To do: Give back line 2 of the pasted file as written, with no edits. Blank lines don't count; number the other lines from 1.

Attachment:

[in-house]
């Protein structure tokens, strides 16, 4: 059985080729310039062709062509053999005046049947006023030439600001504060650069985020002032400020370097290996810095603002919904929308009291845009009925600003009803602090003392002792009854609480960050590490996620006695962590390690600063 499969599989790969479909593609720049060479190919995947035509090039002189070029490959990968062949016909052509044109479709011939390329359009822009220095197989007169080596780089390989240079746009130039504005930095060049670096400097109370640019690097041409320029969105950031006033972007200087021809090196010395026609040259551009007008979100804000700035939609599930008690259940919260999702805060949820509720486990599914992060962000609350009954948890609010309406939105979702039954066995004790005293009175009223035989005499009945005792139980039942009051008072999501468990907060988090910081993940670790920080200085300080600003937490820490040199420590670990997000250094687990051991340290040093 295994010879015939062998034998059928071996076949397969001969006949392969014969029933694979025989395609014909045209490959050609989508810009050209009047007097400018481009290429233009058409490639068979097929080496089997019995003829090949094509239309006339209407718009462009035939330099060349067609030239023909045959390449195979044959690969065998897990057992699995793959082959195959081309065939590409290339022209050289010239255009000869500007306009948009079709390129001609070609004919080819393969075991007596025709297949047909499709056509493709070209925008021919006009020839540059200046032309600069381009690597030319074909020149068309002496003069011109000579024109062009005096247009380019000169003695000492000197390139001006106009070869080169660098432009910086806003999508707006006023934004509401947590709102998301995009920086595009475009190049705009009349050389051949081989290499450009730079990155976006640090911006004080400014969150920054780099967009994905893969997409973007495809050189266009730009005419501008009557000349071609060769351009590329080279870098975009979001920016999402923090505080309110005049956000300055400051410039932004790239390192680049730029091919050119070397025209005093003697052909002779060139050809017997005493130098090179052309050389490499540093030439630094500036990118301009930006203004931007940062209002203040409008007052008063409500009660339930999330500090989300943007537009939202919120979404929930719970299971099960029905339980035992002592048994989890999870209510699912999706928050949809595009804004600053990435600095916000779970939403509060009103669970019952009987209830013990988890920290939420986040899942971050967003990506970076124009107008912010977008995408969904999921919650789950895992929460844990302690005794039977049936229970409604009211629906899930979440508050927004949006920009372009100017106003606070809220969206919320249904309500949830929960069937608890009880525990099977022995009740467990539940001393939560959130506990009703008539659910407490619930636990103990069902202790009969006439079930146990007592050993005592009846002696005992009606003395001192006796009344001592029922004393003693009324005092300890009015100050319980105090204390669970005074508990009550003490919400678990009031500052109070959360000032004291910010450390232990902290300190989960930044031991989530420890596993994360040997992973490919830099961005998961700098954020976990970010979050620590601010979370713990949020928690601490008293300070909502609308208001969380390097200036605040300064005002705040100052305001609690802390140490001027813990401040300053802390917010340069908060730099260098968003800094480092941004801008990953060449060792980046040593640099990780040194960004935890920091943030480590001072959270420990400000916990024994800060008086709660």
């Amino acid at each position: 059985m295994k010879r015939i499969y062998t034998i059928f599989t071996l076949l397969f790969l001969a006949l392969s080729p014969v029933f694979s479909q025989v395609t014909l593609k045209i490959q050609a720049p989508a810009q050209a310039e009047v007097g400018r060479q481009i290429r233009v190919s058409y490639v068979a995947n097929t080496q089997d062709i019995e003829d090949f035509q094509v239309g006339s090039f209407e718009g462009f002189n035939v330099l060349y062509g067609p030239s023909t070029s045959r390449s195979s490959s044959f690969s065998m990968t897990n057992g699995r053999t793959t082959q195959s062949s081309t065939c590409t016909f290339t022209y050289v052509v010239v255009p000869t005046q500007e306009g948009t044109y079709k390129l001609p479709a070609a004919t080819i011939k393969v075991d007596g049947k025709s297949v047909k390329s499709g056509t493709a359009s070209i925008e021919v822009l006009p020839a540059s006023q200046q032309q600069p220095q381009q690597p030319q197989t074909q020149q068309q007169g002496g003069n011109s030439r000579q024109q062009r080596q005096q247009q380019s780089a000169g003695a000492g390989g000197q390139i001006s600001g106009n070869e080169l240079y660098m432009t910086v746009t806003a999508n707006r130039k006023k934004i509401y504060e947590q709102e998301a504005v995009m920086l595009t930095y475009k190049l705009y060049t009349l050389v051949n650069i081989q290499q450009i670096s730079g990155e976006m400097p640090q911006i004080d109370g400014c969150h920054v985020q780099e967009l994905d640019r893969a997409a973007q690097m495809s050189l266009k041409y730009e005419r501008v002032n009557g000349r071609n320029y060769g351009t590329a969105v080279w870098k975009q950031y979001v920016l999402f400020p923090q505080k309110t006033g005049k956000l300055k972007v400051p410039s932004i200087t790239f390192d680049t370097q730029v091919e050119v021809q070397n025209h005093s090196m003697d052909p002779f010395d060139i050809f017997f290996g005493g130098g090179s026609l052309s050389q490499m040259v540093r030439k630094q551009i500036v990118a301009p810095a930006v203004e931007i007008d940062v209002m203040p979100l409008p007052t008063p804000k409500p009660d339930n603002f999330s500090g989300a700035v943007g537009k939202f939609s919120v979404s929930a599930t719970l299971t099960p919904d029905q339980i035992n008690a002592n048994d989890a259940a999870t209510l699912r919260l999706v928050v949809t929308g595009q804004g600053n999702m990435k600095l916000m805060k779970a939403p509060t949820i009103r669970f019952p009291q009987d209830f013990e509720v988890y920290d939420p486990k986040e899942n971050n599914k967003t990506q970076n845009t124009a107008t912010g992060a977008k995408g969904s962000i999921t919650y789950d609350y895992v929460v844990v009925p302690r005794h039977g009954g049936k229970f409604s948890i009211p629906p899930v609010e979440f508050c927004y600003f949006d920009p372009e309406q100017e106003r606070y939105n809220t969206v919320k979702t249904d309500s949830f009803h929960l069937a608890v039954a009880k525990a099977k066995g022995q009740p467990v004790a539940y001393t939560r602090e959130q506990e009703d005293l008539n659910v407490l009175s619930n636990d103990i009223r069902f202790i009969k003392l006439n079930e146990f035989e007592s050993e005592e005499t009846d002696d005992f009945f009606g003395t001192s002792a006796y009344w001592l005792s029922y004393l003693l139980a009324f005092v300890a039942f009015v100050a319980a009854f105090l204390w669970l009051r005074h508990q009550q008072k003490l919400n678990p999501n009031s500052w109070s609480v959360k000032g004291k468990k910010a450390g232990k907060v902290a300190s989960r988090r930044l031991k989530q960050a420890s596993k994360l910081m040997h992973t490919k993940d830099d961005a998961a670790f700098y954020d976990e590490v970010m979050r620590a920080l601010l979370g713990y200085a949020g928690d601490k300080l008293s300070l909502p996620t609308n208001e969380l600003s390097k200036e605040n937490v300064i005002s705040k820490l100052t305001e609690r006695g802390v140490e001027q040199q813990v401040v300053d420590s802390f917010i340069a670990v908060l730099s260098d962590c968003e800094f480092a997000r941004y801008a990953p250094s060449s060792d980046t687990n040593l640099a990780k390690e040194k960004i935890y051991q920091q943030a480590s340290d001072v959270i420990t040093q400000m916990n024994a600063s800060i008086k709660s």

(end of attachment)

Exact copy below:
């Protein structure tokens, strides 16, 4: 059985080729310039062709062509053999005046049947006023030439600001504060650069985020002032400020370097290996810095603002919904929308009291845009009925600003009803602090003392002792009854609480960050590490996620006695962590390690600063 499969599989790969479909593609720049060479190919995947035509090039002189070029490959990968062949016909052509044109479709011939390329359009822009220095197989007169080596780089390989240079746009130039504005930095060049670096400097109370640019690097041409320029969105950031006033972007200087021809090196010395026609040259551009007008979100804000700035939609599930008690259940919260999702805060949820509720486990599914992060962000609350009954948890609010309406939105979702039954066995004790005293009175009223035989005499009945005792139980039942009051008072999501468990907060988090910081993940670790920080200085300080600003937490820490040199420590670990997000250094687990051991340290040093 295994010879015939062998034998059928071996076949397969001969006949392969014969029933694979025989395609014909045209490959050609989508810009050209009047007097400018481009290429233009058409490639068979097929080496089997019995003829090949094509239309006339209407718009462009035939330099060349067609030239023909045959390449195979044959690969065998897990057992699995793959082959195959081309065939590409290339022209050289010239255009000869500007306009948009079709390129001609070609004919080819393969075991007596025709297949047909499709056509493709070209925008021919006009020839540059200046032309600069381009690597030319074909020149068309002496003069011109000579024109062009005096247009380019000169003695000492000197390139001006106009070869080169660098432009910086806003999508707006006023934004509401947590709102998301995009920086595009475009190049705009009349050389051949081989290499450009730079990155976006640090911006004080400014969150920054780099967009994905893969997409973007495809050189266009730009005419501008009557000349071609060769351009590329080279870098975009979001920016999402923090505080309110005049956000300055400051410039932004790239390192680049730029091919050119070397025209005093003697052909002779060139050809017997005493130098090179052309050389490499540093030439630094500036990118301009930006203004931007940062209002203040409008007052008063409500009660339930999330500090989300943007537009939202919120979404929930719970299971099960029905339980035992002592048994989890999870209510699912999706928050949809595009804004600053990435600095916000779970939403509060009103669970019952009987209830013990988890920290939420986040899942971050967003990506970076124009107008912010977008995408969904999921919650789950895992929460844990302690005794039977049936229970409604009211629906899930979440508050927004949006920009372009100017106003606070809220969206919320249904309500949830929960069937608890009880525990099977022995009740467990539940001393939560959130506990009703008539659910407490619930636990103990069902202790009969006439079930146990007592050993005592009846002696005992009606003395001192006796009344001592029922004393003693009324005092300890009015100050319980105090204390669970005074508990009550003490919400678990009031500052109070959360000032004291910010450390232990902290300190989960930044031991989530420890596993994360040997992973490919830099961005998961700098954020976990970010979050620590601010979370713990949020928690601490008293300070909502609308208001969380390097200036605040300064005002705040100052305001609690802390140490001027813990401040300053802390917010340069908060730099260098968003800094480092941004801008990953060449060792980046040593640099990780040194960004935890920091943030480590001072959270420990400000916990024994800060008086709660």